By guest author Dr. James Gibbs of the State University of New York’s College of Environmental Science and Forestry (SUNY-ESF). All photos © James Gibbs.
The seas finally calmed sufficiently to allow us to head to Española. After two hours on a speed boat, we — Wacho Tapia, park rangers Carlos Vera and Carlos Gaona, Novarino Castillo, and myself — step ashore at Playa Manzanillo on the north central coast. Carrying our gear up the beach, we are delighted to see sea turtle hatchlings emerging from their nests. They “flipper” their way down the beach, get scooped up by a wave that throws them back, then “flipper” on down again. As these little guys head off so earnestly for their new life in the big blue ocean, I wonder: will the hatchling I am watching be the 1 in 1,000 that makes it to maturity?
After eating a quick lunch of rice with canned tuna and a dash of hot sauce, we pack up and head inland into the scrub, loaded with gear and food for four hungry men for six days. Novarino will stay camped on the beach and make a daily trek to our camp to resupply us with water. As we climb, we encounter dense, lush vegetation, a rare sight on this normally arid island, a result of recent heavy rains. We come across a long winding track with the vegetation plowed flat — sign of a giant tortoise. Seeing this so close to the beach and far from prime tortoise country is rare; proof these animals, released on Española as part of the decades-long tortoise repatriation program of the Galapagos National Park Directorate, are expanding their range, especially when conditions are lush.
After two hours, we arrive at our first tortoise exclosure — 24 meters of chain-linked fence surrounding a huge spreading tree cactus. These exclosures constructed two years ago by men from the highlands of Santa Cruz were built to last. Inside the exclosure, we find numerous cactus pads and fruit on the ground that would normally be vacuumed up by tortoises; this was expected. But there was also an unexpected pronounced shift toward herbaceous plants (that is, not grasses). Over the next two days we measure plants in all exclosures but the changes are obvious. Clearly tortoises can shift plant communities over short periods as can the absence of tortoises — evidence that tortoises are important for ecological reasons alone. We are eager to digitize our 30 pages of grubby field sheets of numbers to extract patterns of change.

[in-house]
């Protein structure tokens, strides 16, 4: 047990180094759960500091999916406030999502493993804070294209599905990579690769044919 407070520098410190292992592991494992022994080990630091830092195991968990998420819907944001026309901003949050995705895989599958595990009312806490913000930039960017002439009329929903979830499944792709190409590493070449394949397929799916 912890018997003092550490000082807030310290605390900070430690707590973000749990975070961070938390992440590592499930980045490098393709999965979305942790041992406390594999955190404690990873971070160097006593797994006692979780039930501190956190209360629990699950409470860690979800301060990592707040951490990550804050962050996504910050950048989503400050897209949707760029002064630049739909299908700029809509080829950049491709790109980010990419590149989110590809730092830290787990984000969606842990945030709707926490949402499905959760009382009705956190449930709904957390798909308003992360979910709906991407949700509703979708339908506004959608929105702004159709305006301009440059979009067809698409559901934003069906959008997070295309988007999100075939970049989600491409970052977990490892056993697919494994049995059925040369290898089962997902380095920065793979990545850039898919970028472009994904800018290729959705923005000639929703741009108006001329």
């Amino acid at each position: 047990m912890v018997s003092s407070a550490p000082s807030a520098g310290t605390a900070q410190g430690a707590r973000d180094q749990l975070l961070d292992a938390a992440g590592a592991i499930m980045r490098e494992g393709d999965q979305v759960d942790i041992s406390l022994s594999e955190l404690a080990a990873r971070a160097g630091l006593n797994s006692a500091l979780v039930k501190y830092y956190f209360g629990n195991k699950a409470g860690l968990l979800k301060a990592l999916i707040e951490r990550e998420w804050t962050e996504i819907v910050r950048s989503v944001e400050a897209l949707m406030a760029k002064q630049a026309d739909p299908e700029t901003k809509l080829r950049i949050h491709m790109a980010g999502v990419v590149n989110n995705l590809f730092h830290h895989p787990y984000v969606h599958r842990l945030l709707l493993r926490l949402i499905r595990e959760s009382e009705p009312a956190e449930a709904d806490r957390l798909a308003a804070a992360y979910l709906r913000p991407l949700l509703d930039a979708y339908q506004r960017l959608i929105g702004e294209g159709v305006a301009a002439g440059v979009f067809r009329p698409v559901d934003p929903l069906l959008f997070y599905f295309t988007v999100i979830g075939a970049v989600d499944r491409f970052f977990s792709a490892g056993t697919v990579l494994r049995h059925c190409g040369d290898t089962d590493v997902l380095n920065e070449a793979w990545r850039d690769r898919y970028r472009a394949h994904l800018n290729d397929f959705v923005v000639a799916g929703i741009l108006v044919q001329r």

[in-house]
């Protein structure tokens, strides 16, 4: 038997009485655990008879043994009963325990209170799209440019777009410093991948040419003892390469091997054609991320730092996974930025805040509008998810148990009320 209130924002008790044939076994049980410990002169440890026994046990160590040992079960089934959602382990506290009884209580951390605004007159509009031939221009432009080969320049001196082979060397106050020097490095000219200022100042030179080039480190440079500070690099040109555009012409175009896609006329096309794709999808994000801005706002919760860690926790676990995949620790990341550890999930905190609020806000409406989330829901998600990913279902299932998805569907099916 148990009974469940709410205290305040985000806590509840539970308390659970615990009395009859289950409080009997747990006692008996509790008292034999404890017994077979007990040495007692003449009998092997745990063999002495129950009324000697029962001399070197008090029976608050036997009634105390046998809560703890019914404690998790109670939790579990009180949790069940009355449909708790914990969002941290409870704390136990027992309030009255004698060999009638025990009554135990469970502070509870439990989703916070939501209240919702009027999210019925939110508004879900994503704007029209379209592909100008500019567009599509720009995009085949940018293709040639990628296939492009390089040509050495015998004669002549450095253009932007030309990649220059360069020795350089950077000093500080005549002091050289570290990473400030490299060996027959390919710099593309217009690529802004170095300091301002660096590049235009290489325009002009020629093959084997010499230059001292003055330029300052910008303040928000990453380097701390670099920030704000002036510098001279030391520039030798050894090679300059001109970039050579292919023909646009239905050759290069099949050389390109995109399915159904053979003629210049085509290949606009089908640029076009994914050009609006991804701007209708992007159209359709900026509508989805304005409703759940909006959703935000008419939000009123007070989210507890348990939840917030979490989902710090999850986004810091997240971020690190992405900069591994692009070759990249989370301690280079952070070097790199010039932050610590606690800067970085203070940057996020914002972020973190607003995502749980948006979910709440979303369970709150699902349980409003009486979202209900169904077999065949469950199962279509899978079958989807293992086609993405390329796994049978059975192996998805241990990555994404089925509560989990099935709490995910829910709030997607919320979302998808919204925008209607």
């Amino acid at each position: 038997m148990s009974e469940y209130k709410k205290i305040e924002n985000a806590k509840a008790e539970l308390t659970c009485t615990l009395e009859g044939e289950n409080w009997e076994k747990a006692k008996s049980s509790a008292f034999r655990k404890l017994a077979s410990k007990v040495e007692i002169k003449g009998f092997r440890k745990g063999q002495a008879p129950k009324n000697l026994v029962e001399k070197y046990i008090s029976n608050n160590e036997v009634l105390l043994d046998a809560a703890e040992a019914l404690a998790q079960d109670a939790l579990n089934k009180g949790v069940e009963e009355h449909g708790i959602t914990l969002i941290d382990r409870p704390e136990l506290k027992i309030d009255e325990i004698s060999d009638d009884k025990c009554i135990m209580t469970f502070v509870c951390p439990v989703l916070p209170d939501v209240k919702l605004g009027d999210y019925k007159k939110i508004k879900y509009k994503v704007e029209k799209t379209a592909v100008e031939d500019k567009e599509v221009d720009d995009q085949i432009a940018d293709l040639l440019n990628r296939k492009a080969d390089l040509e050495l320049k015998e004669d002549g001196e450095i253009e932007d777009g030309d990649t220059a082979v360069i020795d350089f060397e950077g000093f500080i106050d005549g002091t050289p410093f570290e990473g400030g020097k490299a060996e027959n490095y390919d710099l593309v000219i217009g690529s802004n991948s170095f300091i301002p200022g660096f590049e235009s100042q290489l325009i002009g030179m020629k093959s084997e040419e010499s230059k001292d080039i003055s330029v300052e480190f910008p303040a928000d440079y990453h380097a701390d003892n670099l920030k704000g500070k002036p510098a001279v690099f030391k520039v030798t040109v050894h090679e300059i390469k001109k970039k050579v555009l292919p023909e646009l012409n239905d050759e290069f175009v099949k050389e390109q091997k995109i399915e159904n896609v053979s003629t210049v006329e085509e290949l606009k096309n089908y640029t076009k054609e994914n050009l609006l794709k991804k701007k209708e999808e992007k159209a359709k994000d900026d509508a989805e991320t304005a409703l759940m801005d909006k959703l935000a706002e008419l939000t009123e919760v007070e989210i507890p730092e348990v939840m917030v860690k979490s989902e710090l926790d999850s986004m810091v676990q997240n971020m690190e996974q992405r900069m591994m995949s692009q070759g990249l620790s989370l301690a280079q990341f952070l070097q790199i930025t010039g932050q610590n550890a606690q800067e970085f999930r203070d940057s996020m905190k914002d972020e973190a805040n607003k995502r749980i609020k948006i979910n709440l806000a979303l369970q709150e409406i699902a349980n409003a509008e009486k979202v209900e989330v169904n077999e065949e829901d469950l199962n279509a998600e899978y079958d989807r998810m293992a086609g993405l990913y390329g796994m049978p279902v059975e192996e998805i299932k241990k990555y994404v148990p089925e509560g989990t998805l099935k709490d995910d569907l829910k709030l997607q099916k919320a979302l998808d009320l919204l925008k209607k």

We camp at El Caco, on the saddle that defines the top of the island. El Caco is a magnificent and massive lone Erythrina velutina tree. Although native to Galapagos, this is the only one known on the island; it was likely a favorite forage species of the once present introduced goats. We settle in under its spreading branches as darkness falls.
Wacho asks about the pirates that collected tortoises here; what trails did they use? Who else might have sat under this very Caco tree (it must be at least 200 years old)? What did they talk about? This island experienced pirates, whalers with odd accents, then Spanish-speaking fishermen. The first park rangers arrived in the 1970s to kill the goats that had infested the island, remove the few remaining tortoises, and eventually return the young tortoises produced in the breeding center on Santa Cruz. Now we sit under the same tree, likely having many of the same conversations.
We spend several days measuring the plants in the tortoise exclosures and controls (unfenced plots). One day, with machetes in hand, we make our way through the dense vegetation over the top of the island to the “central colony” of waved albatross, a colony that was considered extinct by some – but not so! Large numbers of albatross remain scattered throughout. We trek down to the sloping nesting zone to count albatross around the “albatross airstrips” — long open avenues through dense woody vegetation that allow the massive birds to land and take off. One bird tries five times, but each time the wind weakens and it crashes down again. We count albatross in the five clearings we created two years ago. However, the heavy rains have flooded many nests and numbers are down. “Crunching the numbers” will tell us if albatross prefer the human-made clearings.
One morning, loud thunder stops us before we head out, followed by a two-hour downpour. When the rain lets up, we slog back into the field. We can hear a rushing stream and waterfalls pouring over the cliffs. At times we walk hip-deep in water. We complete our final task for the trip-marking cactus for long-term monitoring. We measure cactus height, note GPS location, and apply a metal tag. The base of a few cactus stand deep in water. Data collected over the next several years will show how the cactus population changes over time.
It is an extraordinary time on Española. Finch songs fill the air, the repetitive groans of mating tortoises resound from all directions, mockingbirds gather nest material, and caterpillars seem to be everywhere. It’s been a productive if wet trip and we look forward to analyzing our data to shake out what has happened inside the tortoise exclosures and on the albatross airstrips. I enjoyed experiencing Española in a rare time of heavy rain — a short interregnum of biological exuberance and reproduction before the austere aridity that normally defines the island sets in yet again and creatures revert to survival mode.
Read Part 1 of the Española blog series by James Gibbs.
Dr. James Gibbs is Professor of Vertebrate Conservation Biology and Associate Chair of the Department of Environmental and Forest Biology at the State University of New York (SUNY-ESF). He has partnered with Galapagos Conservancy for many years in efforts to restore giant tortoise populations in Galapagos through the Giant Tortoise Restoration Initiative, and is a frequent guest contributor to the GC blog.